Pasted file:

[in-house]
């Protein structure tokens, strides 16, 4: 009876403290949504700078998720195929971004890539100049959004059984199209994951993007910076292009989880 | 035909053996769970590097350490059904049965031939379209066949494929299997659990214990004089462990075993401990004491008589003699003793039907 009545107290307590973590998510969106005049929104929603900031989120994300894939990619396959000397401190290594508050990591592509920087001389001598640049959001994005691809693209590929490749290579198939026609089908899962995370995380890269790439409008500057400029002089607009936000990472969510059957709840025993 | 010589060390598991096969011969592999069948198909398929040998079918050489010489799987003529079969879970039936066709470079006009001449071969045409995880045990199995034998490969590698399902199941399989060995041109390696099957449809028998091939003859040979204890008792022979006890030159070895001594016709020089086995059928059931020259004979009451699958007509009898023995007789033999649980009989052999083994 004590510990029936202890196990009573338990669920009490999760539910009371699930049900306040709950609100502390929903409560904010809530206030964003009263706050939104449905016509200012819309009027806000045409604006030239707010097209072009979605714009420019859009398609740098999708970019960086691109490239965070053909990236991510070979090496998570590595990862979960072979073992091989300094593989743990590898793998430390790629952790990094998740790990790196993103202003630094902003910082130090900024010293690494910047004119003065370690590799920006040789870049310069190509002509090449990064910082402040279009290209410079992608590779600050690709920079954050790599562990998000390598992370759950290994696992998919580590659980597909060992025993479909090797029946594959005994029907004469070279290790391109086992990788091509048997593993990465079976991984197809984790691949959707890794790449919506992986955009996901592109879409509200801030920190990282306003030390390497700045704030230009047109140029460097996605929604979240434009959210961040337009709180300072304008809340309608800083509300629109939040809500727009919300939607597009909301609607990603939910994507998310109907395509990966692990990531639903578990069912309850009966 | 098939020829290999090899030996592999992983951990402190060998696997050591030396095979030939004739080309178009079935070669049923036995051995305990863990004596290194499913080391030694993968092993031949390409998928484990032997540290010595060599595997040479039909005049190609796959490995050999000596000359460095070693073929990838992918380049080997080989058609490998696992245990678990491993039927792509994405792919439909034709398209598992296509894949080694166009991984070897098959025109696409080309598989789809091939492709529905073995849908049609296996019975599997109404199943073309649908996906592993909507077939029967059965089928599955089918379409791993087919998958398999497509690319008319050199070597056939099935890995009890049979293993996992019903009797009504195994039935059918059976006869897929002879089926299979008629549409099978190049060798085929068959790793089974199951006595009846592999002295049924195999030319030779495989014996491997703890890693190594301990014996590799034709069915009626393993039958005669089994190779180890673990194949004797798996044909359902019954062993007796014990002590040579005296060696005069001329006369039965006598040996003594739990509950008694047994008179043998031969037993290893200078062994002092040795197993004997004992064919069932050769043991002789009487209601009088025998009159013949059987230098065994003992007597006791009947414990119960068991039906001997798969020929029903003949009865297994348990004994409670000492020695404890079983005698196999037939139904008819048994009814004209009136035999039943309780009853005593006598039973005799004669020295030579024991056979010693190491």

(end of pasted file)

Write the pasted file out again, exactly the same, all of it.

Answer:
[in-house]
């Protein structure tokens, strides 16, 4: 009876403290949504700078998720195929971004890539100049959004059984199209994951993007910076292009989880 | 035909053996769970590097350490059904049965031939379209066949494929299997659990214990004089462990075993401990004491008589003699003793039907 009545107290307590973590998510969106005049929104929603900031989120994300894939990619396959000397401190290594508050990591592509920087001389001598640049959001994005691809693209590929490749290579198939026609089908899962995370995380890269790439409008500057400029002089607009936000990472969510059957709840025993 | 010589060390598991096969011969592999069948198909398929040998079918050489010489799987003529079969879970039936066709470079006009001449071969045409995880045990199995034998490969590698399902199941399989060995041109390696099957449809028998091939003859040979204890008792022979006890030159070895001594016709020089086995059928059931020259004979009451699958007509009898023995007789033999649980009989052999083994 004590510990029936202890196990009573338990669920009490999760539910009371699930049900306040709950609100502390929903409560904010809530206030964003009263706050939104449905016509200012819309009027806000045409604006030239707010097209072009979605714009420019859009398609740098999708970019960086691109490239965070053909990236991510070979090496998570590595990862979960072979073992091989300094593989743990590898793998430390790629952790990094998740790990790196993103202003630094902003910082130090900024010293690494910047004119003065370690590799920006040789870049310069190509002509090449990064910082402040279009290209410079992608590779600050690709920079954050790599562990998000390598992370759950290994696992998919580590659980597909060992025993479909090797029946594959005994029907004469070279290790391109086992990788091509048997593993990465079976991984197809984790691949959707890794790449919506992986955009996901592109879409509200801030920190990282306003030390390497700045704030230009047109140029460097996605929604979240434009959210961040337009709180300072304008809340309608800083509300629109939040809500727009919300939607597009909301609607990603939910994507998310109907395509990966692990990531639903578990069912309850009966 | 098939020829290999090899030996592999992983951990402190060998696997050591030396095979030939004739080309178009079935070669049923036995051995305990863990004596290194499913080391030694993968092993031949390409998928484990032997540290010595060599595997040479039909005049190609796959490995050999000596000359460095070693073929990838992918380049080997080989058609490998696992245990678990491993039927792509994405792919439909034709398209598992296509894949080694166009991984070897098959025109696409080309598989789809091939492709529905073995849908049609296996019975599997109404199943073309649908996906592993909507077939029967059965089928599955089918379409791993087919998958398999497509690319008319050199070597056939099935890995009890049979293993996992019903009797009504195994039935059918059976006869897929002879089926299979008629549409099978190049060798085929068959790793089974199951006595009846592999002295049924195999030319030779495989014996491997703890890693190594301990014996590799034709069915009626393993039958005669089994190779180890673990194949004797798996044909359902019954062993007796014990002590040579005296060696005069001329006369039965006598040996003594739990509950008694047994008179043998031969037993290893200078062994002092040795197993004997004992064919069932050769043991002789009487209601009088025998009159013949059987230098065994003992007597006791009947414990119960068991039906001997798969020929029903003949009865297994348990004994409670000492020695404890079983005698196999037939139904008819048994009814004209009136035999039943309780009853005593006598039973005799004669020295030579024991056979010693190491």